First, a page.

Smart eBook Return Policies


Returns can be a thorny issue for e-stores of all stripes. They are costly to process, cumbersome to handle and sometimes indicate a disgruntled customer. For this reason, most ecommerce stores are careful to balance their concerns over profits and losses with the customers’ right to returns.

While many people know how to sell an ebook online via Shopify, Amazon or Kindle, a lot of sellers are still unsure how to process returns for ebooks. This is a sensible concern. eBooks aren’t physical products, so e-stores need to be sure they aren’t being ripped off by stingy readers.

Below we will discuss smart ebook returns policies to make sure everyone is content.

Consider the Duration of Ownership & Set Limits

When a shopper buys a product and it doesn’t fit their needs or expectations, they return it.

Simple as that, right?

Well, yes and no. The customer can’t just return a product after a year and a half of heavy usage. That’s simply not fair to the seller. In most cases, ecommerce websites enforce stipulations on returns. Perhaps the tags need to still be on the goods, the product has to be in fine condition (unless poor quality is the reason for the return), and the product needs to be returned within a select period of time.

These same rules can be applied to ebook returns. For instance, Amazon allows for ebook returns and refunds if a request is made within seven days of the purchase. Ecommerce stores need to put these stipulations on ebook purchases to avoid customers purchasing, reading and returning – effectively stealing the content for free.

Offer an Exchange Rather Than a Return

Another smart ebook return policy is to offer exchanges rather than returns.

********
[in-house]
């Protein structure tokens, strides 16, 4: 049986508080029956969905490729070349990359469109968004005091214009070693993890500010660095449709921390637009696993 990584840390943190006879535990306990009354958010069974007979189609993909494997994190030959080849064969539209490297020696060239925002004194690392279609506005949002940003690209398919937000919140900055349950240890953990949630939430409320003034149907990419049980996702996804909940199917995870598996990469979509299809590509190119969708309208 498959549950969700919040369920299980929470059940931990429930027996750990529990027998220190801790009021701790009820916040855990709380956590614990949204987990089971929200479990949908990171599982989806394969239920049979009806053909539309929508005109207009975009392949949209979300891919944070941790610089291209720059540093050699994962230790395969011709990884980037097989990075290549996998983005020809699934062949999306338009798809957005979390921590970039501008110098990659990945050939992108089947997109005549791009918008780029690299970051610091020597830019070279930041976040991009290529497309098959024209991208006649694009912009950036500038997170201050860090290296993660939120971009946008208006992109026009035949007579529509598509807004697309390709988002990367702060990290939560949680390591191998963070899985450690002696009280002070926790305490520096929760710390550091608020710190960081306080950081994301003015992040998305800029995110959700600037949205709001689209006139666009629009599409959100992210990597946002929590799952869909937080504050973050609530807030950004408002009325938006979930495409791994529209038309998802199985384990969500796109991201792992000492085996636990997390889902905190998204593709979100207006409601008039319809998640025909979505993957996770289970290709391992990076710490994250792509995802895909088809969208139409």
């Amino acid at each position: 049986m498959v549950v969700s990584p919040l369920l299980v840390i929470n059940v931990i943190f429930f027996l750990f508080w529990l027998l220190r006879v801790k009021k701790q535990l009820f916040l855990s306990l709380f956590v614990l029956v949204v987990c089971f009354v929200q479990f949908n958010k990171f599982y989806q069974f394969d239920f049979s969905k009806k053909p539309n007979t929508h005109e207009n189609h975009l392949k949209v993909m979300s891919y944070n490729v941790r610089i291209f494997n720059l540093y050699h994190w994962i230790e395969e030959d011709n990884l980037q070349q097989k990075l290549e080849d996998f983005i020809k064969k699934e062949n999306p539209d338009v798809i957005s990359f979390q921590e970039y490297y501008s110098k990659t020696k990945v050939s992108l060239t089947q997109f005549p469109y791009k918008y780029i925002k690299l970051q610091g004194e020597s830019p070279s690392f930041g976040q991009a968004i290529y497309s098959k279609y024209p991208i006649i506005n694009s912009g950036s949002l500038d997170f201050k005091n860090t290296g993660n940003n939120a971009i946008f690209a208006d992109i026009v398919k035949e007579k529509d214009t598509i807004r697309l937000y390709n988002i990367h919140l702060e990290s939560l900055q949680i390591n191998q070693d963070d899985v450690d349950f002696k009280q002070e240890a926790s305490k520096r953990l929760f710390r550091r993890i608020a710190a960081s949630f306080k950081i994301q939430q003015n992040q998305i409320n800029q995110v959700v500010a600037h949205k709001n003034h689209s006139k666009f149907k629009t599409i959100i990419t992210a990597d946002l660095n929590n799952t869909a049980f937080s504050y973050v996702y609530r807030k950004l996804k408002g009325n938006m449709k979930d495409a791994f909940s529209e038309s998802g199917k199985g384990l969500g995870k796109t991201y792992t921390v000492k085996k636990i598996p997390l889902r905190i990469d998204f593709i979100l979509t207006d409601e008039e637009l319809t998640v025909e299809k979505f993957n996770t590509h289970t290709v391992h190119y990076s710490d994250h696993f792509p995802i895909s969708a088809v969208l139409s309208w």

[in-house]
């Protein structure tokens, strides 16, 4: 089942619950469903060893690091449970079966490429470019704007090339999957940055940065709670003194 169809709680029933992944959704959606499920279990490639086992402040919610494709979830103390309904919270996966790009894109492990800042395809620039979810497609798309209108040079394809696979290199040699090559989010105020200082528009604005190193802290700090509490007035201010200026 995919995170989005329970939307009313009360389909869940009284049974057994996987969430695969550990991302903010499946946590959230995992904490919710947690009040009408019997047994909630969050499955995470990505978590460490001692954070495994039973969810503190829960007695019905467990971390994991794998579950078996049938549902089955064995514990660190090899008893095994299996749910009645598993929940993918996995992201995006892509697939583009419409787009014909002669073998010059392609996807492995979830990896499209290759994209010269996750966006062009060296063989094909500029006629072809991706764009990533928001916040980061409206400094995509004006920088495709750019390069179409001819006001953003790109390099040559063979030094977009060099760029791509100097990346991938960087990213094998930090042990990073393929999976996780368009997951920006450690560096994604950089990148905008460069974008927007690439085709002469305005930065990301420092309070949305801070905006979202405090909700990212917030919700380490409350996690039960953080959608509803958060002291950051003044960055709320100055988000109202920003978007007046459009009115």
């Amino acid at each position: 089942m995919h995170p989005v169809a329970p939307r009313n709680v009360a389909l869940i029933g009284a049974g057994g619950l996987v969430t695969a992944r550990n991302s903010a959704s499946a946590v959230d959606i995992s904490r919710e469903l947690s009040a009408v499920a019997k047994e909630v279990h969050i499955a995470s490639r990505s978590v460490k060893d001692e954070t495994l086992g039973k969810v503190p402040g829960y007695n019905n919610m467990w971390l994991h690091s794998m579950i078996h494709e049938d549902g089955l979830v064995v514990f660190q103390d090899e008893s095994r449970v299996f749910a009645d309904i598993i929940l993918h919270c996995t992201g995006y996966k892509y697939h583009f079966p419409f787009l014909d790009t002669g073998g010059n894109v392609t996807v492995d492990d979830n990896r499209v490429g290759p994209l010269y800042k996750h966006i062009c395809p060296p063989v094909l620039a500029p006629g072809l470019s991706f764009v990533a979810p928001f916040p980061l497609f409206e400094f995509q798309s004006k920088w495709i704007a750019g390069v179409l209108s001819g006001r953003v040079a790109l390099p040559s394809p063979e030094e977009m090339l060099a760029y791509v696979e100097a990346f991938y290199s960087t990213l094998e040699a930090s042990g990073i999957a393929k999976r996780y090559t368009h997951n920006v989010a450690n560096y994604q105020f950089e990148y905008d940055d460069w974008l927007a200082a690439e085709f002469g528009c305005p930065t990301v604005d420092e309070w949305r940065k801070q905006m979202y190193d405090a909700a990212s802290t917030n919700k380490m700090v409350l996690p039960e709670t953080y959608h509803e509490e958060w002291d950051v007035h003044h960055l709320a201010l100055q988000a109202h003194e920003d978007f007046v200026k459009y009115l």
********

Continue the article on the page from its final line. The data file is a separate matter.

One of the convenient things about e-readers from a seller’s perspective is the device syncs with the buyer’s virtual library. So, if a consumer is dissatisfied (or made a purchase by mistake), the seller can simply pull the ebook from the device and refund the ebook in question.

Then again, not all ebooks are read on e-readers. Some are downloaded as PDFs. In this case, the reader effectively owns the title and there is no way to tell if the electronic book is deleted from the device’s local memory.

In these cases, it is still better to offer an exchange rather than a return. Just provide the customer with an ebook of their choice – of equal or lesser value (unless they pay the difference) and allow them to keep both ebooks.

You should explain the exchange works once per purchase. That way you avoid serving the buyer multiple books for one price tag.

Keep Track of the Number of Returns & Reasons for Returns

Are you seeing a lot of returns on the same title?

Would you know if you were?

Be sure to track the number of returns per user and per ebook. This will inform you whether you have a penurious reader on whom you need to keep an eye; or whether there is a problem with a specific ebook, such as formatting errors or plain-old bad content.

Offer eBook Rentals as an Alternative to Returns

Seeing lots of returns? It might be helpful to consider ebook rentals. A lot of readers only leaf through a book once. After that, they don’t really need it on their devices anymore.

For this reason, some e-stores offer ebook rentals, which cost less than purchasing and removes it from the e-reader after completion. It doesn’t work for every ecommerce store and some publishers simply won’t allow this for their books, but it’s something to mull over if you can do it.

Take a Look at Your Fine Print

In the end, most of these tips boil down to adjusting your fine print. When a shopper makes a purchase from an ecommerce store, they agree to a number of conditions including adhering to returns policies.

Update your ebook returns polices. And, make sure customers understand the rules and regulations you put down. That way, both parties have parameters within which they can work.


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